Faith Is A Rock was predated by a brief EP featuring the trio, which first felt like a sweet one-off and now is obviously read as a precursor to some heat. The timing is nice, sure: it’s chilly now. When I wake up at 5AM, there is no light to speak of until 6AM, when our hydroponic garden lights turn on. I wait for the sun to crest over the rowhomes on our block. I listen to single “Mayor’s A Cop,” and I think about the implications of dog whistling pieces about the death of rap’s morality. I can’t subscribe to the idea that all of rap has lost its way. As a cultural touchpoint, hip-hop is too broad and effusive to be pinned down and scolded by concerned critics. And I get it, we critique because we care, and we’re worried. I do wonder: What does it mean when the genre of bards and everymen is sold to the highest crypto-bro bidder?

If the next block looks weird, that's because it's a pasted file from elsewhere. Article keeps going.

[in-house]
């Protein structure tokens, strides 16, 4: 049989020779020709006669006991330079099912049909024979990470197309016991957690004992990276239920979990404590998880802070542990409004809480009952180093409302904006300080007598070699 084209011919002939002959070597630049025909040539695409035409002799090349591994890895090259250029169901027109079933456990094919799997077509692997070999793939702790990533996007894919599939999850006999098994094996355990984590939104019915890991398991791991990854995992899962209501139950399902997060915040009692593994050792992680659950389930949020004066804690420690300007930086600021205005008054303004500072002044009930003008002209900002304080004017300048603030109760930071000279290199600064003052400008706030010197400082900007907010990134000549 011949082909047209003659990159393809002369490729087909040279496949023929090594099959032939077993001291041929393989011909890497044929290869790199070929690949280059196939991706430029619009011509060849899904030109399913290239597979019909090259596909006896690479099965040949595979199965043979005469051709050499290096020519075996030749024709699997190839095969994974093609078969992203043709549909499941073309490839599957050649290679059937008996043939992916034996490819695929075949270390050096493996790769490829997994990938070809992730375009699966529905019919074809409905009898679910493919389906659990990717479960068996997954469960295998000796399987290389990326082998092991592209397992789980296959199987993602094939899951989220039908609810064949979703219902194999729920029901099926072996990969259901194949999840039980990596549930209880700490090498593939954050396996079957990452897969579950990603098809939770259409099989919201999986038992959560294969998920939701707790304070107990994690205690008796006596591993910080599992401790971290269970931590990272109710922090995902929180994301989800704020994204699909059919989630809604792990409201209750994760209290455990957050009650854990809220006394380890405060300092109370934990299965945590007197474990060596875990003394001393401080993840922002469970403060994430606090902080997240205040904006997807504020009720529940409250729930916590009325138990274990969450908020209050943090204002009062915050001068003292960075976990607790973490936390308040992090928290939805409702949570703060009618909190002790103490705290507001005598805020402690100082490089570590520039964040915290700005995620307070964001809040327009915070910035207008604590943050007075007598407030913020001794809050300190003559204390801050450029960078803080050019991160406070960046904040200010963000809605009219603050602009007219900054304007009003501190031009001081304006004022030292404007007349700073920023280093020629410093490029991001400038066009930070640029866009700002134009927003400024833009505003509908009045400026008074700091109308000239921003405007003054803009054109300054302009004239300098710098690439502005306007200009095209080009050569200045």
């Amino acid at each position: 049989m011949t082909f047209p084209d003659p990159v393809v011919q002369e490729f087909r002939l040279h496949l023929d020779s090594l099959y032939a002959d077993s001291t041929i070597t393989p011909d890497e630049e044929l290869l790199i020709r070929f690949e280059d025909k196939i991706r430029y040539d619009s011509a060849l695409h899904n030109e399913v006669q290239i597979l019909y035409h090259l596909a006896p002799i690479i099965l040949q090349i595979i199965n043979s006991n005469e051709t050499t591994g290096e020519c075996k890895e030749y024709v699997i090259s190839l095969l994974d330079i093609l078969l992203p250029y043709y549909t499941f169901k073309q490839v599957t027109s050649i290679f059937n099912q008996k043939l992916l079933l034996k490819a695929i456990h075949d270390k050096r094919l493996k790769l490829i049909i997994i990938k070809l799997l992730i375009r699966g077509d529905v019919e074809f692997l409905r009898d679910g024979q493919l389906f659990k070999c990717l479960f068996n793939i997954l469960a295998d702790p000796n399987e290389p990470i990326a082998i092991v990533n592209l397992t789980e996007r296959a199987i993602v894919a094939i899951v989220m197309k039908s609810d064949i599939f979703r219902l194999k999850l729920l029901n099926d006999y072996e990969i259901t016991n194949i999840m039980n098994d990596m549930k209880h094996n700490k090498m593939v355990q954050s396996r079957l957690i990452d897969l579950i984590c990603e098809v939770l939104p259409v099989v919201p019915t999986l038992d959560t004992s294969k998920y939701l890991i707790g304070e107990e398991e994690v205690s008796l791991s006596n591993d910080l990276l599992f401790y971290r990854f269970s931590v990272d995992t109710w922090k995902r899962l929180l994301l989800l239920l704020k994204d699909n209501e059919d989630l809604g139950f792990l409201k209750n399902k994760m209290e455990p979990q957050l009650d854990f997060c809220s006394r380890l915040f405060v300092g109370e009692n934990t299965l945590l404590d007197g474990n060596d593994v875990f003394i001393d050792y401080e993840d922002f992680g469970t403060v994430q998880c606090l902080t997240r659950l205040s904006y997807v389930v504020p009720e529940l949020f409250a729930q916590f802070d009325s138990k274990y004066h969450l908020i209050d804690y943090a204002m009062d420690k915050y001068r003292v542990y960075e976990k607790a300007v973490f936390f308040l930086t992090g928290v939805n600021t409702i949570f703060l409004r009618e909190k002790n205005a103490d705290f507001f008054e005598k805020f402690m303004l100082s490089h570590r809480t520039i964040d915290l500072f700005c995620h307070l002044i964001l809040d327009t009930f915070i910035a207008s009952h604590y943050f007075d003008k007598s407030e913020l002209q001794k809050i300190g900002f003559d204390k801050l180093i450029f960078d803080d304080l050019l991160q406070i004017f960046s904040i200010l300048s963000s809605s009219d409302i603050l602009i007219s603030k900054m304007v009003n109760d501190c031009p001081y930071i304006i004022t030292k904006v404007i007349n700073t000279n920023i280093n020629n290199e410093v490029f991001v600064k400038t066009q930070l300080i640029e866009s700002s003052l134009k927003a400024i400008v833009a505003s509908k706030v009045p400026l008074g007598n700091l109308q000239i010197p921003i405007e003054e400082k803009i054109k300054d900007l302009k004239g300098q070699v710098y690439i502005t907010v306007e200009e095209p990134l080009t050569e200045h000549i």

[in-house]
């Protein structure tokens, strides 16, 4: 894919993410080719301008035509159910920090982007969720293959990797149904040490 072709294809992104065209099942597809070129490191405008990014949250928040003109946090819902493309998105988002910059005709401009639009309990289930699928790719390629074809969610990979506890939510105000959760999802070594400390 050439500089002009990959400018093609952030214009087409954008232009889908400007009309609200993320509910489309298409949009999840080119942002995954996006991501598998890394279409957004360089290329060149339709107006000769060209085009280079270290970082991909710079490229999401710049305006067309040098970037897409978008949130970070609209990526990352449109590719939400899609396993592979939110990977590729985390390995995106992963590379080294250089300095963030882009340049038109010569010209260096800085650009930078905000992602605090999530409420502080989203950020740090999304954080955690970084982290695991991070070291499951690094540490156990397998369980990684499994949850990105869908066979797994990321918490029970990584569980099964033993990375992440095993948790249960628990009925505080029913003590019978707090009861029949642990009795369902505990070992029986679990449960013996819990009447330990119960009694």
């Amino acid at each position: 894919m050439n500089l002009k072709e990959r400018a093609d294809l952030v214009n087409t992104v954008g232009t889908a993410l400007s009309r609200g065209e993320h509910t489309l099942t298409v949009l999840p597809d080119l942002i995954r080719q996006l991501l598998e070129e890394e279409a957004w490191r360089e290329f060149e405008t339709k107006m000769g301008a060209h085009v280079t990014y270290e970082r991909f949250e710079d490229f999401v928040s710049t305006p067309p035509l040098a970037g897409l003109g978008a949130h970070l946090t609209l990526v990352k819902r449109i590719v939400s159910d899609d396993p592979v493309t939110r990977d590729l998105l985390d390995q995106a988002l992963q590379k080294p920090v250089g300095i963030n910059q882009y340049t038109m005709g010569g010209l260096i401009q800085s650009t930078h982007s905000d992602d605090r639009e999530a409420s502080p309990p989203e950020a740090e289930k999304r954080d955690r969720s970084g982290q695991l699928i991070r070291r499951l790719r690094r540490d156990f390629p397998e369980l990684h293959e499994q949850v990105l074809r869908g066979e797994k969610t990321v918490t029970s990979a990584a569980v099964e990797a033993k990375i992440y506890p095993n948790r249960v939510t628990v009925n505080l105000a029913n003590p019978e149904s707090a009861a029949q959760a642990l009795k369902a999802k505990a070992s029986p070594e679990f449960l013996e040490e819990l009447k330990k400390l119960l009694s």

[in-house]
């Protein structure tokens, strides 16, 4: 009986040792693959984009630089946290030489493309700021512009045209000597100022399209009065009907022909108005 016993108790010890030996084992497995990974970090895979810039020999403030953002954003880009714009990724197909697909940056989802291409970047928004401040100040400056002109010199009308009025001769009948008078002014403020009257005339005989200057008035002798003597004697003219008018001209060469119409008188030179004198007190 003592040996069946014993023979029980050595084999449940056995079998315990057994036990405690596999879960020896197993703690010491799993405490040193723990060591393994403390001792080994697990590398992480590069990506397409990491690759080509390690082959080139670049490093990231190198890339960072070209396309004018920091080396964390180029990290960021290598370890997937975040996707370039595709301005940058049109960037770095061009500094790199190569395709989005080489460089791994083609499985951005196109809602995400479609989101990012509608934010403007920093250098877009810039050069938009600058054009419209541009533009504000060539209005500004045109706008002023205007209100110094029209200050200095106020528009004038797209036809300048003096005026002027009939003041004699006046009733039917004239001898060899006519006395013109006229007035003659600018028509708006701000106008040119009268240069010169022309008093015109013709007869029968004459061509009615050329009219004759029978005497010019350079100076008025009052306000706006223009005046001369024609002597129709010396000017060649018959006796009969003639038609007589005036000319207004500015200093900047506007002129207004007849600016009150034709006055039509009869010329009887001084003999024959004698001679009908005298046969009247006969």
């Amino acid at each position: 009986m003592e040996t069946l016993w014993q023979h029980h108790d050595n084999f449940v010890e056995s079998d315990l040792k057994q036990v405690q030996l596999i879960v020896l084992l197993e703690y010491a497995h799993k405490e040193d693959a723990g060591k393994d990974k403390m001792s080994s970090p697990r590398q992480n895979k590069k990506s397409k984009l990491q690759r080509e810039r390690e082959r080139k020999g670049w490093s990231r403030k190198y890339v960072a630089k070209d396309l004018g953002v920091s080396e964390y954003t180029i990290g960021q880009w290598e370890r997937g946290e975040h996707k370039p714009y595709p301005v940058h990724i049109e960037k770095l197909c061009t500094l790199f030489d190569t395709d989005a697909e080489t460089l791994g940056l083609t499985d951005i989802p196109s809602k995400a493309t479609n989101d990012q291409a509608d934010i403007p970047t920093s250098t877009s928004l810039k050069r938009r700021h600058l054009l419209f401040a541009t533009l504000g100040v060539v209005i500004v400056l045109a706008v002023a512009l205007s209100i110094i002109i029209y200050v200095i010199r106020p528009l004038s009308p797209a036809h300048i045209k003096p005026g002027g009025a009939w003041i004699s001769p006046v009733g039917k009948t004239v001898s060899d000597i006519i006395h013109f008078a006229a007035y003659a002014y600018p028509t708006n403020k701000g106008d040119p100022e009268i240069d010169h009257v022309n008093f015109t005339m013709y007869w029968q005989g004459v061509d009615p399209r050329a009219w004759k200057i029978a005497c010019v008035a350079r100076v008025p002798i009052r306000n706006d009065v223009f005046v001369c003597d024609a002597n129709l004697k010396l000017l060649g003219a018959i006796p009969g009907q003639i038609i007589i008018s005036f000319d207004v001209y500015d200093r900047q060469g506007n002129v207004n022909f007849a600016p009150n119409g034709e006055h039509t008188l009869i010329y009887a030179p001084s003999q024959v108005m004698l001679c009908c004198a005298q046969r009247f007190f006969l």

I try not to worry about these things too much. But I am Jewish, so I actually was chosen by Yahweh to worry and complain myself into stomach-aching tizzies. Anyway. Faith Is A Rock features the bellow of MIKE’s pensive deliveries matched with Wiki’s own fractal bars. It’s texturally rich thanks to Al’s ear. It’s also an incredibly aware album. “Thug Anthem” features the rappers’ honest reflections as the last real ones standing, giving “you a peek of life, something subtle ‘bout the semantics.” There’s a song on here named for the rap festival, Scribble Jam, which made me smile. “Scribble Jam” the tune pays homage to the lost annual gathering of knotty emcees. Faith Is A Rock the album plays as indebted to these vagrant writers of old.